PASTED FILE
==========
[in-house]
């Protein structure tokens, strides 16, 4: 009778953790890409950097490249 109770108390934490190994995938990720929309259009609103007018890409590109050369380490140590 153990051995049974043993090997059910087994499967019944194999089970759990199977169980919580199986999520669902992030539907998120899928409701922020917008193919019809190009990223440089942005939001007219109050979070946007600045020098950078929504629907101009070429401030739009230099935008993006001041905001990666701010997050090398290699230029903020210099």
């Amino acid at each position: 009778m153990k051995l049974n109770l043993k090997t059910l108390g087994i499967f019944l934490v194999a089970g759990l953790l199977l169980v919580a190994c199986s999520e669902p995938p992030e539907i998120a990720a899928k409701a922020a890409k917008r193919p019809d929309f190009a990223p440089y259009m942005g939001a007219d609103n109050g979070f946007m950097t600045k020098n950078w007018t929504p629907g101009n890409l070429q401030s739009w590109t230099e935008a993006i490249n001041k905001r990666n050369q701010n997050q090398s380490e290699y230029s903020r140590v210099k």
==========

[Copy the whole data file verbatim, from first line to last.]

[in-house]
């Protein structure tokens, strides 16, 4: 009778953790890409950097490249 109770108390934490190994995938990720929309259009609103007018890409590109050369380490140590 153990051995049974043993090997059910087994499967019944194999089970759990199977169980919580199986999520669902992030539907998120899928409701922020917008193919019809190009990223440089942005939001007219109050979070946007600045020098950078929504629907101009070429401030739009230099935008993006001041905001990666701010997050090398290699230029903020210099």
């Amino acid at each position: 009778m153990k051995l049974n109770l043993k090997t059910l108390g087994i499967f019944l934490v194999a089970g759990l953790l199977l169980v919580a190994c199986s999520e669902p995938p992030e539907i998120a990720a899928k409701a922020a890409k917008r193919p019809d929309f190009a990223p440089y259009m942005g939001a007219d609103n109050g979070f946007m950097t600045k020098n950078w007018t929504p629907g101009n890409l070429q401030s739009w590109t230099e935008a993006i490249n001041k905001r990666n050369q701010n997050q090398s380490e290699y230029s903020r140590v210099k």